Roughly 19 percent of young adults may have high blood pressure, according to an analysis of the National Longitudinal Study of Adolescent Health (Add Health), which is supported by the National Institutes of Health.
The researchers took blood pressure readings of more than 14,000 men and women between 24 and 32 years of age who were enrolled in the long-running study.
The analysis was conducted by Kathleen Mullan Harris, Ph.D., principal investigator of the study, and colleagues at the University of North Carolina at Chapel Hill. The study's first author was Quynh C. Nguyen, of the University of North Carolina Gillings School of Public Health.
The findings were published online in Epidemiology.
The findings differ from those of the National Health and Nutrition Examination Survey (NHANES), which reported high blood pressure in 4 percent of adults 20 to 39 years of age.
The study authors were unable to pinpoint any reasons for the difference between the two studies.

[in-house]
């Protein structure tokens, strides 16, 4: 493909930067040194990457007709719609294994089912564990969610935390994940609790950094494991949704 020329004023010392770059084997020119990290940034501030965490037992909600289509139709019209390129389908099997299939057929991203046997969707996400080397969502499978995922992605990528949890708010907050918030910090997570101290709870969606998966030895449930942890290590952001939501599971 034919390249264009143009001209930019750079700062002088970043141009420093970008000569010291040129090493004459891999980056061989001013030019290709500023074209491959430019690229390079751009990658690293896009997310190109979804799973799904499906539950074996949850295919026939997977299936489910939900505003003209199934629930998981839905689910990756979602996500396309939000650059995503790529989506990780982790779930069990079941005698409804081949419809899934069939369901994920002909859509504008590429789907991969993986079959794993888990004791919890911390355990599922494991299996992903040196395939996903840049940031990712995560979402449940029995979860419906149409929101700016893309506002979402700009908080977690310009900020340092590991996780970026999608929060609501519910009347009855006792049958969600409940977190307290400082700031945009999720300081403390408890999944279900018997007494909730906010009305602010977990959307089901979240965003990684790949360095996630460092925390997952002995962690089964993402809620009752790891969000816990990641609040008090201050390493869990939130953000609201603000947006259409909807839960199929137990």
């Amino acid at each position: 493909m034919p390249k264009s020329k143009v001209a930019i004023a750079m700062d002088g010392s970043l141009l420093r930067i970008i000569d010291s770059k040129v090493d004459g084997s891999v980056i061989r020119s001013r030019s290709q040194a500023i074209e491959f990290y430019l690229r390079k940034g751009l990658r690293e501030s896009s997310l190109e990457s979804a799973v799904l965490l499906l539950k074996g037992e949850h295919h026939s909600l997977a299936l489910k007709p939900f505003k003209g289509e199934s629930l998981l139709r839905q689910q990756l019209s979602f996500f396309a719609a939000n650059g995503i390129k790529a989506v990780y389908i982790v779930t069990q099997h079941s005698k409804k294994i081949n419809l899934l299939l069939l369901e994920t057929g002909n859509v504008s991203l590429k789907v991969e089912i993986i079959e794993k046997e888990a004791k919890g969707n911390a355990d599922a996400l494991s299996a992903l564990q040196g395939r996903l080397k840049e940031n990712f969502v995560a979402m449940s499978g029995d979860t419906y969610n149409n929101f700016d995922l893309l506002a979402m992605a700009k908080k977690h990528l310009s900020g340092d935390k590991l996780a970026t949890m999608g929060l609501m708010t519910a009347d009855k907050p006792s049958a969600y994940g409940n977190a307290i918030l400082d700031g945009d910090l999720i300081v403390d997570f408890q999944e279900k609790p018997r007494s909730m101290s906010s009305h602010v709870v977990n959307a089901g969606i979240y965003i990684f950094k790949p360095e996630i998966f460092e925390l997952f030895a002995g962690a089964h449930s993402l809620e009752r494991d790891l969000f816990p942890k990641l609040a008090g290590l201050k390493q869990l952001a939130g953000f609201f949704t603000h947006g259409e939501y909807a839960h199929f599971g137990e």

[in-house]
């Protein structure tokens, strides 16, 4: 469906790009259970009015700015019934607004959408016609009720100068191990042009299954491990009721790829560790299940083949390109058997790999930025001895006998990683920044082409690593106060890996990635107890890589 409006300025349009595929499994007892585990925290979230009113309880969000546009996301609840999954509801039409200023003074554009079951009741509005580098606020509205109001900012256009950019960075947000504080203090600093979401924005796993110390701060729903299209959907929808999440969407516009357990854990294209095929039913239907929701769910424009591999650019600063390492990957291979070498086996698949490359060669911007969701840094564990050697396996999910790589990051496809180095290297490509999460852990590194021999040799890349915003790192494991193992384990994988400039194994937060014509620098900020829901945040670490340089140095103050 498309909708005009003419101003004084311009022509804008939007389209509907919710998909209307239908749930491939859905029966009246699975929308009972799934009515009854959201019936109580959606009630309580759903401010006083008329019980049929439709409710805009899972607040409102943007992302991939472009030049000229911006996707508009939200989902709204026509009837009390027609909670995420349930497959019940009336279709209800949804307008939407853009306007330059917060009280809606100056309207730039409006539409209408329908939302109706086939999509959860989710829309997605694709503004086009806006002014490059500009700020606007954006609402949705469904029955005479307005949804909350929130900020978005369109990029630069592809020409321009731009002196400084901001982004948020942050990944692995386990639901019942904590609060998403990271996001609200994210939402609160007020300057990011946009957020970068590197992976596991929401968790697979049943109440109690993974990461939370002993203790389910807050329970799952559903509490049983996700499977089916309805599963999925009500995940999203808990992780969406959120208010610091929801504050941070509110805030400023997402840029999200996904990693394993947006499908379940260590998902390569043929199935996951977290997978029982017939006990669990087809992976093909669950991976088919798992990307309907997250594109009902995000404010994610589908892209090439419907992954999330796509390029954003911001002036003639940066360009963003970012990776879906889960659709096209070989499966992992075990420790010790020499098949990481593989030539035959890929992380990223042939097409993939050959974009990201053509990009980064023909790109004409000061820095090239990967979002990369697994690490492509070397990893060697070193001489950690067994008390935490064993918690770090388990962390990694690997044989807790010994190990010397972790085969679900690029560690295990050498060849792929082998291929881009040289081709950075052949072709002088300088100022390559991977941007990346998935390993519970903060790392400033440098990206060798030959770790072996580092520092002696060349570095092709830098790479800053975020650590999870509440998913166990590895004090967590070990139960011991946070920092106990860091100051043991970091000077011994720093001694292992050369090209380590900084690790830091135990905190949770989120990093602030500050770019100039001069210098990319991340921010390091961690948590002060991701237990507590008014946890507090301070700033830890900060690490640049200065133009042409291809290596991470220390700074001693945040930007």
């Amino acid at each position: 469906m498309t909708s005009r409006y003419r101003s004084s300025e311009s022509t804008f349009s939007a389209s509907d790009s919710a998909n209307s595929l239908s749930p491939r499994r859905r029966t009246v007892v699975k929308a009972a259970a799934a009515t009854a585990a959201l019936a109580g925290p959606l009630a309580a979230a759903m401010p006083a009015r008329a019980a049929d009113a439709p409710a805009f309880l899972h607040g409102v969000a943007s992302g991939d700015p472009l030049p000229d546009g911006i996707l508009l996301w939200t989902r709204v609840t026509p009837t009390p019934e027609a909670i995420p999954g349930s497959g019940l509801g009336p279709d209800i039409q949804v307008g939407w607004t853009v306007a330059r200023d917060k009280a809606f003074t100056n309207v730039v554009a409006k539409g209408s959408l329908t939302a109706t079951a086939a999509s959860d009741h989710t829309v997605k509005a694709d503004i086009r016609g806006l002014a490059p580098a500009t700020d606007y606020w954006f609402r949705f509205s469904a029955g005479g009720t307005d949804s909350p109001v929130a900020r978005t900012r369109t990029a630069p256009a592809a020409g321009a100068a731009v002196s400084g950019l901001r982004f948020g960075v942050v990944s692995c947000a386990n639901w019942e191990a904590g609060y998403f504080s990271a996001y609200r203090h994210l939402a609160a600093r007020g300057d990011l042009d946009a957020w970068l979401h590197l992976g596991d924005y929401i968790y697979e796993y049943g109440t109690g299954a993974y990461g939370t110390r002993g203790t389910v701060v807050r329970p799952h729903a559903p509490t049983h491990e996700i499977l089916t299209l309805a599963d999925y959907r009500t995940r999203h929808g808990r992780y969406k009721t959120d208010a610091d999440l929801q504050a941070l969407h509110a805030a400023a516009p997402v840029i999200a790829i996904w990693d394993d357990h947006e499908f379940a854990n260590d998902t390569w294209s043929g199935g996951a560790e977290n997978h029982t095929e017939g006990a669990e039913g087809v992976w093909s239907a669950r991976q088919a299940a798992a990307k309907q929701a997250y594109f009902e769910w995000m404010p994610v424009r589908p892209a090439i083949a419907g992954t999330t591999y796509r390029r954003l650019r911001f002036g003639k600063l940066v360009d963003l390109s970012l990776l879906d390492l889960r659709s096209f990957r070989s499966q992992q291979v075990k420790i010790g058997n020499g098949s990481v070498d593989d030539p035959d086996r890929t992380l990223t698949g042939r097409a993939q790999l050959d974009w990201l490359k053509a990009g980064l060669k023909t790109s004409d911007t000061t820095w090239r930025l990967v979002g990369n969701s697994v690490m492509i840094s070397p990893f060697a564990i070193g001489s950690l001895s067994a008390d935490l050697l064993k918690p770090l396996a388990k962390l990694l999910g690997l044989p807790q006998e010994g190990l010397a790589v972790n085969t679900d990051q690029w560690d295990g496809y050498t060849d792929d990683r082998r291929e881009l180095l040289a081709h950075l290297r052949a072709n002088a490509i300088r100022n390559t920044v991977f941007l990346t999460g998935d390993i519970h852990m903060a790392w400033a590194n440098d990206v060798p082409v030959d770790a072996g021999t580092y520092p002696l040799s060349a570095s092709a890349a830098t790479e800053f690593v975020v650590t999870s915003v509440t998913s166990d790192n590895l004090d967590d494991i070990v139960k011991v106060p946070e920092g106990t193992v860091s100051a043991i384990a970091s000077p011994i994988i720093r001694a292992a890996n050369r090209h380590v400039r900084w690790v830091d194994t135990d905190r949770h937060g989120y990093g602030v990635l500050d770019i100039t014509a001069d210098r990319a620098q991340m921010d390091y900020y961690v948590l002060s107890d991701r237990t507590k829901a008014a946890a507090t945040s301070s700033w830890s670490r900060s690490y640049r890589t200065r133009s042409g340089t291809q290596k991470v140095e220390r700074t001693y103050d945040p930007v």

"The Add Health analysis raises interesting questions," said Steven Hirschfeld, Associate Director for Clinical Research for the NIH's Eunice Kennedy Shriver National Institute of Child Health and Human Development, which provides major funding for the study. "Investigations into the reasons underlying the reported differences between the Add Health and NHANES findings will no doubt yield additional insight into the measurement of high blood pressure in the young adult population."
The Add Health study defined high blood pressure (hypertension) as 140/90 millimeters of mercury or greater. High blood pressure is a serious condition that can lead to coronary heart disease (also called coronary artery disease), heart failure, stroke, kidney failure, and other health problems.
Along with funding from the NICHD, the Add Health study also receives funding from 23 other federal agencies and private organizations.
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NIH/National Institute of Child Health and Human Development